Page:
ACER engaged to investigate how preschools support literacy and school readiness
The Australian Literacy and Numeracy Foundation (ALNF) have engaged the Australian Council for Educational Research (ACER) to investigate how preschool services support children to develop language and literacy skills and help them get ready for school.
The Overcoming Disadvantage in Early Childhood (ODEC) study helps describe the benefits gained by children when they attend high quality early childhood services and how this attendance impacts on later school performance.
In the study the impact made by the ALNF’s Early Language and Literacy Program is measured.
The program aims to equip educators, parents and community members with the knowledge and tools required to develop children’s foundational language and literacy skills.
A critical success element of the Early Language and Literacy Program is an accredited Certificate IV course for educators that combines speech and language pathology and early years education best practice.
The study, elements of which are still underway, is targeting early childhood education and care (ECEC) services on the Mid North Coast of New South Wales (NSW).
The Mid North Coast was chosen for the unique conditions created due to children in the region receiving fewer hours of ECEC on average than other children in Australia – more than 30 per cent of four-year-old children on the NSW Mid North Coast are missing out on the 15 hours offered under the Universal Access to preschool policy, the authors noted.
The ALNF’s Early Language and Literacy Program has been delivered in schools and ECEC services in the Mid North Coast area for more than ten years.
For the first two years of the ODEC study, the ACER team worked one on one with nearly 500 children from 22 early childhood settings, and more than 40 schools, to measure their growth in oral language and literacy skills, paying particular focus on skills within the areas of vocabulary, phonological awareness, comprehension, oral language, print conventions, reading and writing.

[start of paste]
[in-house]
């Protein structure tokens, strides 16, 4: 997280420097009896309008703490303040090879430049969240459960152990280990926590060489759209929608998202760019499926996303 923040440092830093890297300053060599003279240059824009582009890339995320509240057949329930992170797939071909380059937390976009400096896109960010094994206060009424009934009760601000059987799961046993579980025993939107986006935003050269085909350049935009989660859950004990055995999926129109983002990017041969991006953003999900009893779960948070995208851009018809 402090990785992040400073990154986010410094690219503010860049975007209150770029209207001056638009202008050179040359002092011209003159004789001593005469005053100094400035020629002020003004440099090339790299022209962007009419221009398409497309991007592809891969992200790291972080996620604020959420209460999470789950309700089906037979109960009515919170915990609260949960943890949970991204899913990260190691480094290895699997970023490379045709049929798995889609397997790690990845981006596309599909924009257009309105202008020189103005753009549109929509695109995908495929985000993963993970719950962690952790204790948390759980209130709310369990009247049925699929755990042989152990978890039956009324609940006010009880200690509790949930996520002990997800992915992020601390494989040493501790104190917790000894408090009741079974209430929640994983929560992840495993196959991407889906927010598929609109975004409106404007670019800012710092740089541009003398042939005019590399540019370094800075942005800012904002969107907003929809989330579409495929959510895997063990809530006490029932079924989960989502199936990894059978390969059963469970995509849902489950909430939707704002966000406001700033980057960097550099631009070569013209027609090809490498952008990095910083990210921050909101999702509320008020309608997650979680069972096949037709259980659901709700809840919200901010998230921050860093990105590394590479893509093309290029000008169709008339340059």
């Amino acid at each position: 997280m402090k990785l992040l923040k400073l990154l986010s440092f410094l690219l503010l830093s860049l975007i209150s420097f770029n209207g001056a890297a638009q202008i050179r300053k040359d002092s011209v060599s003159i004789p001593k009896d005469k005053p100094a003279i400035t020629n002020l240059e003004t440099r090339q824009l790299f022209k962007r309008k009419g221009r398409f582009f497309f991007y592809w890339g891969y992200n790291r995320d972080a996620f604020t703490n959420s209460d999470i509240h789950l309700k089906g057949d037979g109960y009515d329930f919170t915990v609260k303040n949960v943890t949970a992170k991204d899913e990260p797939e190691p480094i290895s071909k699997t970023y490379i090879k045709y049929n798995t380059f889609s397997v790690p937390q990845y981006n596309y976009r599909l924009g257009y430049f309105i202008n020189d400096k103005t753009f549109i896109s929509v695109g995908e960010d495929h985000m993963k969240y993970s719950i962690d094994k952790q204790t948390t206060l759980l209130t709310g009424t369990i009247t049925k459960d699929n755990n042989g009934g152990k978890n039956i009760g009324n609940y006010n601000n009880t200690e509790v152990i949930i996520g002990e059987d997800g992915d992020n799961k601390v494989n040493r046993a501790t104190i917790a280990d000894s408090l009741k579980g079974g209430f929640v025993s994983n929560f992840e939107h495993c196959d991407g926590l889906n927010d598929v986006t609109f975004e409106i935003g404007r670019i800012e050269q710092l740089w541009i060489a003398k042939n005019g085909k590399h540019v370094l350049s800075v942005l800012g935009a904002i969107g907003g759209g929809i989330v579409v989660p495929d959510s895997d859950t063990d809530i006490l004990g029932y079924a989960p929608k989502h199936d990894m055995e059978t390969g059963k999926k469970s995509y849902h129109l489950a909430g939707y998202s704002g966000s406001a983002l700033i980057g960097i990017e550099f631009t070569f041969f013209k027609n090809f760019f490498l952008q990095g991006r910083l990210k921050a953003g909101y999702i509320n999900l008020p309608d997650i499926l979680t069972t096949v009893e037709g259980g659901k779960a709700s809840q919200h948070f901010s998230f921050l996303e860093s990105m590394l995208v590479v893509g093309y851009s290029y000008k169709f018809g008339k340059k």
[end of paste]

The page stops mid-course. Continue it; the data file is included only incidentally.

The researchers highlighted the activities they used in the study which are designed to demonstrate elements of phonological awareness, noting that research demonstrates that phonological awareness skills, in particular phonemic awareness, are important foundational skills for later literacy development.
Phonology is the study of different sounds and the way they come together to form speech and phonemic awareness includes the ability to separate a word into the sounds that make it up and blend single sounds into words.
Skills the researchers were seeking to identify were word awareness, phonemic awareness – blending and rhyming as well as – Phoneme segmentation, syllables, and Isolation.
The activities, researchers said, began with the easiest tasks, emphasising that children should be having fun while playing with and thinking about the words and sounds they use in everyday life.
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